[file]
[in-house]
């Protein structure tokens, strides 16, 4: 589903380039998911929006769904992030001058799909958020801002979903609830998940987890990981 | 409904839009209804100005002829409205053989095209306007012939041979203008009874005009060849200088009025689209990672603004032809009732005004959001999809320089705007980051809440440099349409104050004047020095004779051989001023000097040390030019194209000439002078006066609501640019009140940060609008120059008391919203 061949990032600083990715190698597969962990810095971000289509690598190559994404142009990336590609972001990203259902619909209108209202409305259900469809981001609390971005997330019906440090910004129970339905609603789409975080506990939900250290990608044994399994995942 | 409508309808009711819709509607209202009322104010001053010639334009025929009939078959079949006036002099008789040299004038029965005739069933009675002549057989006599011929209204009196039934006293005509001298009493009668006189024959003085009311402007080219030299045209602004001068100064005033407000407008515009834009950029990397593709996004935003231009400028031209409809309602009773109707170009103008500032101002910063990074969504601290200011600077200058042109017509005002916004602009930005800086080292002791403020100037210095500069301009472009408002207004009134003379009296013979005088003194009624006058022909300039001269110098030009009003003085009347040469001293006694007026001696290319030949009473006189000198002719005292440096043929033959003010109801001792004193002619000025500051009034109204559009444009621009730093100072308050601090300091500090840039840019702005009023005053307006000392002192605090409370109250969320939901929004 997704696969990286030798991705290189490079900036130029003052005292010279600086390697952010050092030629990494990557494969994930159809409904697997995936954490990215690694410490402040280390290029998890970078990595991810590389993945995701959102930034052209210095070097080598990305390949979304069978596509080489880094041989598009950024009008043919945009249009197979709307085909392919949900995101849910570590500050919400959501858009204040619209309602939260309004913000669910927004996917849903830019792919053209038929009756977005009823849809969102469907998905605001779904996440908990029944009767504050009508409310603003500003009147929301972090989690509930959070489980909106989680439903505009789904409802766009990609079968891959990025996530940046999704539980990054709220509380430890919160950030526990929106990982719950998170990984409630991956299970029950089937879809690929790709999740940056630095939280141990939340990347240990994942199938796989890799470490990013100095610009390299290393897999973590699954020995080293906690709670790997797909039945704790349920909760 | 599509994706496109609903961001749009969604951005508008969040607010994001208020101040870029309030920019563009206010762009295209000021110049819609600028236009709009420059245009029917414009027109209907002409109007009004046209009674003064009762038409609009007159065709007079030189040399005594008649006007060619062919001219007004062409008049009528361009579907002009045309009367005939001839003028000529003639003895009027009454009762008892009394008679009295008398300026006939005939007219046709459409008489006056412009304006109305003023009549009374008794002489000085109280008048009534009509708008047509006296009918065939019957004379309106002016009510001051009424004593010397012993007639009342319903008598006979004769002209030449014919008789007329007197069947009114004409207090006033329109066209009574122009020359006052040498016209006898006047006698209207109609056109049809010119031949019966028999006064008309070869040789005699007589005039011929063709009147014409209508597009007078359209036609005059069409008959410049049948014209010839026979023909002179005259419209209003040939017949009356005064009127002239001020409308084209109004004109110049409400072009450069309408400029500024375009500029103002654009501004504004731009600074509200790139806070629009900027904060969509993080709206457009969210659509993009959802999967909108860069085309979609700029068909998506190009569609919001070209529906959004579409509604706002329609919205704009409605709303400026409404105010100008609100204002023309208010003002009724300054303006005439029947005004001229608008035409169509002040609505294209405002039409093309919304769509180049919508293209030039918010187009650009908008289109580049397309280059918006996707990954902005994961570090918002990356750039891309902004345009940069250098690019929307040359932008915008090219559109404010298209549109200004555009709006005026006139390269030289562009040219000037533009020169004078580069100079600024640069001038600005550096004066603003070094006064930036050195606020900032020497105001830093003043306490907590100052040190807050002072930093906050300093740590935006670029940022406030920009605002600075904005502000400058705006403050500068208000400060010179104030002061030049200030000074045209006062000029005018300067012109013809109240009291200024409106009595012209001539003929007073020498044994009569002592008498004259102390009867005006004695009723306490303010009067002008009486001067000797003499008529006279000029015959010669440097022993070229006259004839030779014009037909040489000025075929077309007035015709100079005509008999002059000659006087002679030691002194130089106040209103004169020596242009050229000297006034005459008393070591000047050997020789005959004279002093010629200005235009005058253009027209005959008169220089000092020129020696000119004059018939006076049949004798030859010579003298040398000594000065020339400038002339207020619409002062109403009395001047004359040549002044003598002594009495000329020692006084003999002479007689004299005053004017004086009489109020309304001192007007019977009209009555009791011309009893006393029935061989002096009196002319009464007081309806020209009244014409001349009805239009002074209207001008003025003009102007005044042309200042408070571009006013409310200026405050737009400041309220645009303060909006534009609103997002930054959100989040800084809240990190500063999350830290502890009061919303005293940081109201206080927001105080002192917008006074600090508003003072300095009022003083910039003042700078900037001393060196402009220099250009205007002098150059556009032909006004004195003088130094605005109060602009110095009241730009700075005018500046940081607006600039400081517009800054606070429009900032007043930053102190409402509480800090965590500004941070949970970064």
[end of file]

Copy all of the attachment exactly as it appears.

[in-house]
């Protein structure tokens, strides 16, 4: 589903380039998911929006769904992030001058799909958020801002979903609830998940987890990981 | 409904839009209804100005002829409205053989095209306007012939041979203008009874005009060849200088009025689209990672603004032809009732005004959001999809320089705007980051809440440099349409104050004047020095004779051989001023000097040390030019194209000439002078006066609501640019009140940060609008120059008391919203 061949990032600083990715190698597969962990810095971000289509690598190559994404142009990336590609972001990203259902619909209108209202409305259900469809981001609390971005997330019906440090910004129970339905609603789409975080506990939900250290990608044994399994995942 | 409508309808009711819709509607209202009322104010001053010639334009025929009939078959079949006036002099008789040299004038029965005739069933009675002549057989006599011929209204009196039934006293005509001298009493009668006189024959003085009311402007080219030299045209602004001068100064005033407000407008515009834009950029990397593709996004935003231009400028031209409809309602009773109707170009103008500032101002910063990074969504601290200011600077200058042109017509005002916004602009930005800086080292002791403020100037210095500069301009472009408002207004009134003379009296013979005088003194009624006058022909300039001269110098030009009003003085009347040469001293006694007026001696290319030949009473006189000198002719005292440096043929033959003010109801001792004193002619000025500051009034109204559009444009621009730093100072308050601090300091500090840039840019702005009023005053307006000392002192605090409370109250969320939901929004 997704696969990286030798991705290189490079900036130029003052005292010279600086390697952010050092030629990494990557494969994930159809409904697997995936954490990215690694410490402040280390290029998890970078990595991810590389993945995701959102930034052209210095070097080598990305390949979304069978596509080489880094041989598009950024009008043919945009249009197979709307085909392919949900995101849910570590500050919400959501858009204040619209309602939260309004913000669910927004996917849903830019792919053209038929009756977005009823849809969102469907998905605001779904996440908990029944009767504050009508409310603003500003009147929301972090989690509930959070489980909106989680439903505009789904409802766009990609079968891959990025996530940046999704539980990054709220509380430890919160950030526990929106990982719950998170990984409630991956299970029950089937879809690929790709999740940056630095939280141990939340990347240990994942199938796989890799470490990013100095610009390299290393897999973590699954020995080293906690709670790997797909039945704790349920909760 | 599509994706496109609903961001749009969604951005508008969040607010994001208020101040870029309030920019563009206010762009295209000021110049819609600028236009709009420059245009029917414009027109209907002409109007009004046209009674003064009762038409609009007159065709007079030189040399005594008649006007060619062919001219007004062409008049009528361009579907002009045309009367005939001839003028000529003639003895009027009454009762008892009394008679009295008398300026006939005939007219046709459409008489006056412009304006109305003023009549009374008794002489000085109280008048009534009509708008047509006296009918065939019957004379309106002016009510001051009424004593010397012993007639009342319903008598006979004769002209030449014919008789007329007197069947009114004409207090006033329109066209009574122009020359006052040498016209006898006047006698209207109609056109049809010119031949019966028999006064008309070869040789005699007589005039011929063709009147014409209508597009007078359209036609005059069409008959410049049948014209010839026979023909002179005259419209209003040939017949009356005064009127002239001020409308084209109004004109110049409400072009450069309408400029500024375009500029103002654009501004504004731009600074509200790139806070629009900027904060969509993080709206457009969210659509993009959802999967909108860069085309979609700029068909998506190009569609919001070209529906959004579409509604706002329609919205704009409605709303400026409404105010100008609100204002023309208010003002009724300054303006005439029947005004001229608008035409169509002040609505294209405002039409093309919304769509180049919508293209030039918010187009650009908008289109580049397309280059918006996707990954902005994961570090918002990356750039891309902004345009940069250098690019929307040359932008915008090219559109404010298209549109200004555009709006005026006139390269030289562009040219000037533009020169004078580069100079600024640069001038600005550096004066603003070094006064930036050195606020900032020497105001830093003043306490907590100052040190807050002072930093906050300093740590935006670029940022406030920009605002600075904005502000400058705006403050500068208000400060010179104030002061030049200030000074045209006062000029005018300067012109013809109240009291200024409106009595012209001539003929007073020498044994009569002592008498004259102390009867005006004695009723306490303010009067002008009486001067000797003499008529006279000029015959010669440097022993070229006259004839030779014009037909040489000025075929077309007035015709100079005509008999002059000659006087002679030691002194130089106040209103004169020596242009050229000297006034005459008393070591000047050997020789005959004279002093010629200005235009005058253009027209005959008169220089000092020129020696000119004059018939006076049949004798030859010579003298040398000594000065020339400038002339207020619409002062109403009395001047004359040549002044003598002594009495000329020692006084003999002479007689004299005053004017004086009489109020309304001192007007019977009209009555009791011309009893006393029935061989002096009196002319009464007081309806020209009244014409001349009805239009002074209207001008003025003009102007005044042309200042408070571009006013409310200026405050737009400041309220645009303060909006534009609103997002930054959100989040800084809240990190500063999350830290502890009061919303005293940081109201206080927001105080002192917008006074600090508003003072300095009022003083910039003042700078900037001393060196402009220099250009205007002098150059556009032909006004004195003088130094605005109060602009110095009241730009700075005018500046940081607006600039400081517009800054606070429009900032007043930053102190409402509480800090965590500004941070949970970064």